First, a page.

Preface: This is a very abstract question since it really would depend on the worldbuilder, and the type of setting they are trying to build.
In Established Works
In works such as Lord of the Rings, kingdoms, or at least cities are mostly separated by race.
In the real world, "kingdoms", or rather, countries, are separated by language primarily (with some very fuzzy lines), as well as just overall history, but definitely not by "race", at least not primarily, and not as a constant rule.
In works such as A Song of Ice and Fire, "kingdoms" are split primarily by alliances and geographical landmarks (The Narrow Sea, The Wall, etc). Since "races" aren't very prominent, and even where they are (Such as humans and giants beyond the wall), they coexist just fine.
In D&D it seems that all of the main/original races are pretty common in all parts of the world. Even in places such as Mithral Hall, while dominated by Dwarves, Humans make up 4% of the population. Other cities, such as Waterdeep, the population is even more diluted. These are just cities though (even if they have their own high level form of government), if we look at the overarching kingdoms, rather than just cities, the races begin to blend even more. While it seems that mountains are mostly inhabited by Dwarves, and forests by Elves, Faerun is mostly diluted like the world out here is.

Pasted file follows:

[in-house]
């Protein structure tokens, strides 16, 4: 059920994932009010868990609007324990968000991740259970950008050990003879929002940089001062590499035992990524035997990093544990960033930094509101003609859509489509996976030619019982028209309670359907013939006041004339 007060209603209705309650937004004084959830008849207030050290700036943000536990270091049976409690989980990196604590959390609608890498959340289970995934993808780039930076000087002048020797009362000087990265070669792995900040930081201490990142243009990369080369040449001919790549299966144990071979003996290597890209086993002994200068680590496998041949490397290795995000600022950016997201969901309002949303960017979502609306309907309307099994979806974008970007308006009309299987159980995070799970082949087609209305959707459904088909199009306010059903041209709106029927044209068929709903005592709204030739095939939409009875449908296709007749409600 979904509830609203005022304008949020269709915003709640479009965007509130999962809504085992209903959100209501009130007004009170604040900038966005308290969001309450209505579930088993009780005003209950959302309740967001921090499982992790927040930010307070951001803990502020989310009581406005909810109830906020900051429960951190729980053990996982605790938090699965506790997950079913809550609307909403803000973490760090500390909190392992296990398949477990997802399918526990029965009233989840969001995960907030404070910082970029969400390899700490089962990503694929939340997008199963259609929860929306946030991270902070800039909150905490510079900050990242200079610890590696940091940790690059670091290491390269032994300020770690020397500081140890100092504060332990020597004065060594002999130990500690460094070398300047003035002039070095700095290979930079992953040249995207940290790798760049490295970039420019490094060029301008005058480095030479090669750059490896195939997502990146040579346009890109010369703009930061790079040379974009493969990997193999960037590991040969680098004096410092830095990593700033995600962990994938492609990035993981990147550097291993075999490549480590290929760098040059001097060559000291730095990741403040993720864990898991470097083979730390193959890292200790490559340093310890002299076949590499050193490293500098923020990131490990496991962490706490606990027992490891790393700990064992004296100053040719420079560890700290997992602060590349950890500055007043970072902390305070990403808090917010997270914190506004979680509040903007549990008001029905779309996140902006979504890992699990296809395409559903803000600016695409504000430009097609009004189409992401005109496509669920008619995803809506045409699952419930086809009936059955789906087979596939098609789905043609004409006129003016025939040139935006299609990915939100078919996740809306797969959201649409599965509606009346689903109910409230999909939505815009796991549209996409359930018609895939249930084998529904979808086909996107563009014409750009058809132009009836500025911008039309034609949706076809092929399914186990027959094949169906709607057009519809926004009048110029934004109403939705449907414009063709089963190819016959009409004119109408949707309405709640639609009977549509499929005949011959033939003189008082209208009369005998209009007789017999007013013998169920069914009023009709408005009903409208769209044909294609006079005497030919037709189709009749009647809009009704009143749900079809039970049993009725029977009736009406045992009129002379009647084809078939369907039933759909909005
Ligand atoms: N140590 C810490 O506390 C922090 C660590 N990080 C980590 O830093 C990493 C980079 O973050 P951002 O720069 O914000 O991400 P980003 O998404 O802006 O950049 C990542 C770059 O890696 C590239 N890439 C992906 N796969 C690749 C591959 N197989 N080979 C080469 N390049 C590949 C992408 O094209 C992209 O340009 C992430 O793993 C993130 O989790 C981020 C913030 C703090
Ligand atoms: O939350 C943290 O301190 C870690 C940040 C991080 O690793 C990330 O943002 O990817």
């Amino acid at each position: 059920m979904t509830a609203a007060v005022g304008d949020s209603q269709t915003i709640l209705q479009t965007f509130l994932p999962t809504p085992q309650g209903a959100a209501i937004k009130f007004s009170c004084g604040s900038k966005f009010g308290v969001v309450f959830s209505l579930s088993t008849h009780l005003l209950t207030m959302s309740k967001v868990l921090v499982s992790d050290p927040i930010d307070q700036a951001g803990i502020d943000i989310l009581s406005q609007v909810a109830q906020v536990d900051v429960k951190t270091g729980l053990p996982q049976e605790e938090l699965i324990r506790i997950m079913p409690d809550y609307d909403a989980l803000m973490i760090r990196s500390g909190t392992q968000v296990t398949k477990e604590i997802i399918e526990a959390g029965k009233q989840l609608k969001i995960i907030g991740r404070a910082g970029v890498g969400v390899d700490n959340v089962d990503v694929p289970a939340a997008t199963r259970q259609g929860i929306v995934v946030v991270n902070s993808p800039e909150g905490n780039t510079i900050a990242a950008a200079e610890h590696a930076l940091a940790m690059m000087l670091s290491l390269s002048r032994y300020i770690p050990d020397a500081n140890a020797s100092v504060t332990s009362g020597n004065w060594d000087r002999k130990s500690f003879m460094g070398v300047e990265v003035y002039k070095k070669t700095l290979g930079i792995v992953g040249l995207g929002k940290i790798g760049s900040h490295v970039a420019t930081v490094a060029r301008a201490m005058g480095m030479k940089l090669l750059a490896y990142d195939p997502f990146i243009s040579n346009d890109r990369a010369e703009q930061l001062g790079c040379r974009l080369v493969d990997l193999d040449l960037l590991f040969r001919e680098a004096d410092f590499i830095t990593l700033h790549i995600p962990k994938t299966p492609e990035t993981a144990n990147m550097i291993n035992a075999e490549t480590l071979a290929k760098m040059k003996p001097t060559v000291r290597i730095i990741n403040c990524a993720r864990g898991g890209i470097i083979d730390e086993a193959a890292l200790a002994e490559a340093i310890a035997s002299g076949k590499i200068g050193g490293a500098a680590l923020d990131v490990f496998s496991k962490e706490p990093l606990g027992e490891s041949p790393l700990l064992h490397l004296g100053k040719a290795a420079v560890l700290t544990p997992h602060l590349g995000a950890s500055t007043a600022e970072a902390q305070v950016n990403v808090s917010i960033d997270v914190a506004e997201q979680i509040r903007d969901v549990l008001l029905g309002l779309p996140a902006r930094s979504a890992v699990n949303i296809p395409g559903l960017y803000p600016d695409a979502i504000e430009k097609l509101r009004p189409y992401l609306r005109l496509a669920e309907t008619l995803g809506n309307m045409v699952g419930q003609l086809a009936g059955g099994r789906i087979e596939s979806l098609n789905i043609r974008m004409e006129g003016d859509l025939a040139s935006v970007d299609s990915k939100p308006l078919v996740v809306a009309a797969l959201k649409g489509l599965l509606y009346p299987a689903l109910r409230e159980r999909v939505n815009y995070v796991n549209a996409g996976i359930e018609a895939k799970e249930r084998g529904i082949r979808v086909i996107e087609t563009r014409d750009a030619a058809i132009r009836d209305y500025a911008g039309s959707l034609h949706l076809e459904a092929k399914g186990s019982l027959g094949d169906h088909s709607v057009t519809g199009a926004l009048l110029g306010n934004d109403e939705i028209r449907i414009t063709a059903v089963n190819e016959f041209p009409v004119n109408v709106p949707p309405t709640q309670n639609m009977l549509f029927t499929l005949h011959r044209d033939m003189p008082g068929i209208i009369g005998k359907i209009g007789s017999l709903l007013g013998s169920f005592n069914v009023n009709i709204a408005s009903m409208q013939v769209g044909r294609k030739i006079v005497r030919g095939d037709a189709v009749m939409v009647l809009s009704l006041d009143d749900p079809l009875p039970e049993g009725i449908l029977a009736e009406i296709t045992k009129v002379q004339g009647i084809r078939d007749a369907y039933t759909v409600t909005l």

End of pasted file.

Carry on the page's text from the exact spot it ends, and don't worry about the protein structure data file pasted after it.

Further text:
From the worlds above, it seems that some abstract rules that they set are as such:
- Borders are set by conquest and alliances.
- Some fantasy races may choose (or are forced) to live in a certain environment, but wouldn't necessarily create a kingdom/country around that setting.
- Language and culture may be a primary reason of divides, but with conquest and time, language and culture can change.
So what did I get wrong? What have I missed? Are there other important rules to take into account that you can think of when building a fantasy society? What are some obscure (or common) events that may break some or all of the outlined rules?
Bonus: What effects might magic have on any of these rules? (This might warrant its own question, depending on the magic system)
EDIT: You're all correct in saying that establishing a kingdom is simple, it is a king ruling over a place. The question was supposed to invoke a discussion, not literally about the logistics of creating a kingdom, but how fantasy aspects would influence the emergence of kingdoms in all aspects; literally, geographically, historically, etc. But it should also call forth a question of society and how multiple races would coexist, and how they would come together to create countries/kingdoms. Was Toliken more correct by separating these races into their own kingdoms, or would it be more believable/realistic to have these races and societies mingle a lot more than that like in the world of Faerun of D&D?